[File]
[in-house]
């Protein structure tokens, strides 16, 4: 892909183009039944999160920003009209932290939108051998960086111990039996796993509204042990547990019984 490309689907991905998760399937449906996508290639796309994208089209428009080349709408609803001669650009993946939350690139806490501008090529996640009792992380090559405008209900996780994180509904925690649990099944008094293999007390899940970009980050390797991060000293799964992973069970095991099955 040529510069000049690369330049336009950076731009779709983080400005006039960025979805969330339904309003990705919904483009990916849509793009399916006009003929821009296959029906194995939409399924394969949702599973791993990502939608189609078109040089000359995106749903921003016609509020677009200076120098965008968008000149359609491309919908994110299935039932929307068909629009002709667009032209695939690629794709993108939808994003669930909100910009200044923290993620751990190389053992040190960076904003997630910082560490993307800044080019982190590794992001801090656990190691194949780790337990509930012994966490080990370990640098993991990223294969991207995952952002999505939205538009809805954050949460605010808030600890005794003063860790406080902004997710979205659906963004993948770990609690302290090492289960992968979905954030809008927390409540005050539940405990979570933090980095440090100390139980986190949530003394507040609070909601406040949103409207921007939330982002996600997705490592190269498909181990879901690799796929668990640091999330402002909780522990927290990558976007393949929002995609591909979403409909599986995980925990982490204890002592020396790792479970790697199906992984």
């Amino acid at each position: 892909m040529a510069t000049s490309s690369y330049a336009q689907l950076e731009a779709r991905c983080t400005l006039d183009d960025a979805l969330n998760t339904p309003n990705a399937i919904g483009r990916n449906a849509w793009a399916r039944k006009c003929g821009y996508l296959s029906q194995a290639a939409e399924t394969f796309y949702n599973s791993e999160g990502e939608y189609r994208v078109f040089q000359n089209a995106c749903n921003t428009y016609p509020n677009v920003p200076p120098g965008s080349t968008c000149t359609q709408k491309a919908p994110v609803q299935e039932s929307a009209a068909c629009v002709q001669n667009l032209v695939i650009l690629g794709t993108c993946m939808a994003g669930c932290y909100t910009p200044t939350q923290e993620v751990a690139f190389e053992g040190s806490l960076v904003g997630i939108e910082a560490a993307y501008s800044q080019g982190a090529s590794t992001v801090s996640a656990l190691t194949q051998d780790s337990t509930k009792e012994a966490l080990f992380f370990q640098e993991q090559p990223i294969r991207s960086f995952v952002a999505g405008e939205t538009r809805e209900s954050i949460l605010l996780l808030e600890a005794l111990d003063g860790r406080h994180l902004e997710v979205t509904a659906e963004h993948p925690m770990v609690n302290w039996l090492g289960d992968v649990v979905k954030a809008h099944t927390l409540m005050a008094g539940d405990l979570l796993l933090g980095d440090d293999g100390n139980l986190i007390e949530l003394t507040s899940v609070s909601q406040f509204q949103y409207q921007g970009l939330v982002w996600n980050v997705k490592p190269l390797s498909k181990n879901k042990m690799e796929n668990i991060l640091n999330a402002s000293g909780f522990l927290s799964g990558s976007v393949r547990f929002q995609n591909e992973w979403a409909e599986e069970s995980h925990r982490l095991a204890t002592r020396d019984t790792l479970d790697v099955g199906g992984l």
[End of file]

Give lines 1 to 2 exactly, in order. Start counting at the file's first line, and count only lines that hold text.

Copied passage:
[in-house]
């Protein structure tokens, strides 16, 4: 892909183009039944999160920003009209932290939108051998960086111990039996796993509204042990547990019984 490309689907991905998760399937449906996508290639796309994208089209428009080349709408609803001669650009993946939350690139806490501008090529996640009792992380090559405008209900996780994180509904925690649990099944008094293999007390899940970009980050390797991060000293799964992973069970095991099955 040529510069000049690369330049336009950076731009779709983080400005006039960025979805969330339904309003990705919904483009990916849509793009399916006009003929821009296959029906194995939409399924394969949702599973791993990502939608189609078109040089000359995106749903921003016609509020677009200076120098965008968008000149359609491309919908994110299935039932929307068909629009002709667009032209695939690629794709993108939808994003669930909100910009200044923290993620751990190389053992040190960076904003997630910082560490993307800044080019982190590794992001801090656990190691194949780790337990509930012994966490080990370990640098993991990223294969991207995952952002999505939205538009809805954050949460605010808030600890005794003063860790406080902004997710979205659906963004993948770990609690302290090492289960992968979905954030809008927390409540005050539940405990979570933090980095440090100390139980986190949530003394507040609070909601406040949103409207921007939330982002996600997705490592190269498909181990879901690799796929668990640091999330402002909780522990927290990558976007393949929002995609591909979403409909599986995980925990982490204890002592020396790792479970790697199906992984």